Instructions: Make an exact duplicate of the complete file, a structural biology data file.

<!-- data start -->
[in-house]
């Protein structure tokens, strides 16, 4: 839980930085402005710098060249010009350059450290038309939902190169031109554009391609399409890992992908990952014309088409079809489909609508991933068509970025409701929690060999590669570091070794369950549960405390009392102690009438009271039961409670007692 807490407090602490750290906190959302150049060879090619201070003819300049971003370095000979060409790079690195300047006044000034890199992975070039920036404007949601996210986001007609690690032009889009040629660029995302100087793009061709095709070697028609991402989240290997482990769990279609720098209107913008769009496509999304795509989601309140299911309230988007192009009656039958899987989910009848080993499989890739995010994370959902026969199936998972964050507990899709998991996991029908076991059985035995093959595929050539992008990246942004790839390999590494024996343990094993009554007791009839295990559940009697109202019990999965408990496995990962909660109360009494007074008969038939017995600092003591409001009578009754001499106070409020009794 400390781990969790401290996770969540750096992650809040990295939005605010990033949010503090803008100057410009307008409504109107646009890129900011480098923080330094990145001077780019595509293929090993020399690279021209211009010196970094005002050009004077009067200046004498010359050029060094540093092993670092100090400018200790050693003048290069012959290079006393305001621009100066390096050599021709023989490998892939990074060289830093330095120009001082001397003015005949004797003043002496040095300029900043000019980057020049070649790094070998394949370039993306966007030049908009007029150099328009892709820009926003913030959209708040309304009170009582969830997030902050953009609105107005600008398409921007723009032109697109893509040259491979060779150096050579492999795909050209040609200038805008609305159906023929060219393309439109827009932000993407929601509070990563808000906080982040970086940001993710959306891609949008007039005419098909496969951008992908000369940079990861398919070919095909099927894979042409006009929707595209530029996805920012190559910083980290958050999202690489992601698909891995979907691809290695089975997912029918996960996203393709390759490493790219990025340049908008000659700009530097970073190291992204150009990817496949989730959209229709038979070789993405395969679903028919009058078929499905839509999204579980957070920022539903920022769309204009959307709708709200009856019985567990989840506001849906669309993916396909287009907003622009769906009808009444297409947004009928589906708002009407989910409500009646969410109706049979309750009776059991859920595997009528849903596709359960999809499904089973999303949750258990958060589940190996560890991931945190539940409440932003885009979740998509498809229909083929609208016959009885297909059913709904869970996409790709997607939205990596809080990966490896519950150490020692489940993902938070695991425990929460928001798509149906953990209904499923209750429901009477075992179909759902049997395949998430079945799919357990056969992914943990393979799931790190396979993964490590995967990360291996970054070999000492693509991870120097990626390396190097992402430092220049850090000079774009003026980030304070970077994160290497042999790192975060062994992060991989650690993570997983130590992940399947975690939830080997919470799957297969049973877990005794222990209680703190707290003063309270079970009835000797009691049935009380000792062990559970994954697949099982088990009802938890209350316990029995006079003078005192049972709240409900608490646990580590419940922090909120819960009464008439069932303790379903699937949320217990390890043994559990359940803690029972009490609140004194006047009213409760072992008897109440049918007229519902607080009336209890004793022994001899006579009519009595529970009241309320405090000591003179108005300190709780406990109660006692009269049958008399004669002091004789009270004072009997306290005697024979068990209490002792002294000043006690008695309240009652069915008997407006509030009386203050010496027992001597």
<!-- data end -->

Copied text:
[in-house]
């Protein structure tokens, strides 16, 4: 839980930085402005710098060249010009350059450290038309939902190169031109554009391609399409890992992908990952014309088409079809489909609508991933068509970025409701929690060999590669570091070794369950549960405390009392102690009438009271039961409670007692 807490407090602490750290906190959302150049060879090619201070003819300049971003370095000979060409790079690195300047006044000034890199992975070039920036404007949601996210986001007609690690032009889009040629660029995302100087793009061709095709070697028609991402989240290997482990769990279609720098209107913008769009496509999304795509989601309140299911309230988007192009009656039958899987989910009848080993499989890739995010994370959902026969199936998972964050507990899709998991996991029908076991059985035995093959595929050539992008990246942004790839390999590494024996343990094993009554007791009839295990559940009697109202019990999965408990496995990962909660109360009494007074008969038939017995600092003591409001009578009754001499106070409020009794 400390781990969790401290996770969540750096992650809040990295939005605010990033949010503090803008100057410009307008409504109107646009890129900011480098923080330094990145001077780019595509293929090993020399690279021209211009010196970094005002050009004077009067200046004498010359050029060094540093092993670092100090400018200790050693003048290069012959290079006393305001621009100066390096050599021709023989490998892939990074060289830093330095120009001082001397003015005949004797003043002496040095300029900043000019980057020049070649790094070998394949370039993306966007030049908009007029150099328009892709820009926003913030959209708040309304009170009582969830997030902050953009609105107005600008398409921007723009032109697109893509040259491979060779150096050579492999795909050209040609200038805008609305159906023929060219393309439109827009932000993407929601509070990563808000906080982040970086940001993710959306891609949008007039005419098909496969951008992908000369940079990861398919070919095909099927894979042409006009929707595209530029996805920012190559910083980290958050999202690489992601698909891995979907691809290695089975997912029918996960996203393709390759490493790219990025340049908008000659700009530097970073190291992204150009990817496949989730959209229709038979070789993405395969679903028919009058078929499905839509999204579980957070920022539903920022769309204009959307709708709200009856019985567990989840506001849906669309993916396909287009907003622009769906009808009444297409947004009928589906708002009407989910409500009646969410109706049979309750009776059991859920595997009528849903596709359960999809499904089973999303949750258990958060589940190996560890991931945190539940409440932003885009979740998509498809229909083929609208016959009885297909059913709904869970996409790709997607939205990596809080990966490896519950150490020692489940993902938070695991425990929460928001798509149906953990209904499923209750429901009477075992179909759902049997395949998430079945799919357990056969992914943990393979799931790190396979993964490590995967990360291996970054070999000492693509991870120097990626390396190097992402430092220049850090000079774009003026980030304070970077994160290497042999790192975060062994992060991989650690993570997983130590992940399947975690939830080997919470799957297969049973877990005794222990209680703190707290003063309270079970009835000797009691049935009380000792062990559970994954697949099982088990009802938890209350316990029995006079003078005192049972709240409900608490646990580590419940922090909120819960009464008439069932303790379903699937949320217990390890043994559990359940803690029972009490609140004194006047009213409760072992008897109440049918007229519902607080009336209890004793022994001899006579009519009595529970009241309320405090000591003179108005300190709780406990109660006692009269049958008399004669002091004789009270004072009997306290005697024979068990209490002792002294000043006690008695309240009652069915008997407006509030009386203050010496027992001597």